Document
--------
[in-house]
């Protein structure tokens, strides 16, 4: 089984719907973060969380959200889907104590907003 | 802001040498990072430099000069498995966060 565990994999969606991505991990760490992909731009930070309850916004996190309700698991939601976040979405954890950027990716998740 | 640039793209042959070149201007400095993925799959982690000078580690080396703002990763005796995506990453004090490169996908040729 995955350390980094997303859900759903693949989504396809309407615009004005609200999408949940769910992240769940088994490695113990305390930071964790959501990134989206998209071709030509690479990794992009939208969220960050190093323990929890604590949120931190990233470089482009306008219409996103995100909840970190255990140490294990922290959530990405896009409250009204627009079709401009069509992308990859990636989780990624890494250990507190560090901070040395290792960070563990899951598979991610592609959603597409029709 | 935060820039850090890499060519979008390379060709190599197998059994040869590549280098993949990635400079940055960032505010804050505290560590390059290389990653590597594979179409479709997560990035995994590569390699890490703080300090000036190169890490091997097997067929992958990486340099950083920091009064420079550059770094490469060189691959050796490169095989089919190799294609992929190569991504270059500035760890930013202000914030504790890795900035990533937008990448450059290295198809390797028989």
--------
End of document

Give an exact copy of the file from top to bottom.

[in-house]
């Protein structure tokens, strides 16, 4: 089984719907973060969380959200889907104590907003 | 802001040498990072430099000069498995966060 565990994999969606991505991990760490992909731009930070309850916004996190309700698991939601976040979405954890950027990716998740 | 640039793209042959070149201007400095993925799959982690000078580690080396703002990763005796995506990453004090490169996908040729 995955350390980094997303859900759903693949989504396809309407615009004005609200999408949940769910992240769940088994490695113990305390930071964790959501990134989206998209071709030509690479990794992009939208969220960050190093323990929890604590949120931190990233470089482009306008219409996103995100909840970190255990140490294990922290959530990405896009409250009204627009079709401009069509992308990859990636989780990624890494250990507190560090901070040395290792960070563990899951598979991610592609959603597409029709 | 935060820039850090890499060519979008390379060709190599197998059994040869590549280098993949990635400079940055960032505010804050505290560590390059290389990653590597594979179409479709997560990035995994590569390699890490703080300090000036190169890490091997097997067929992958990486340099950083920091009064420079550059770094490469060189691959050796490169095989089919190799294609992929190569991504270059500035760890930013202000914030504790890795900035990533937008990448450059290295198809390797028989």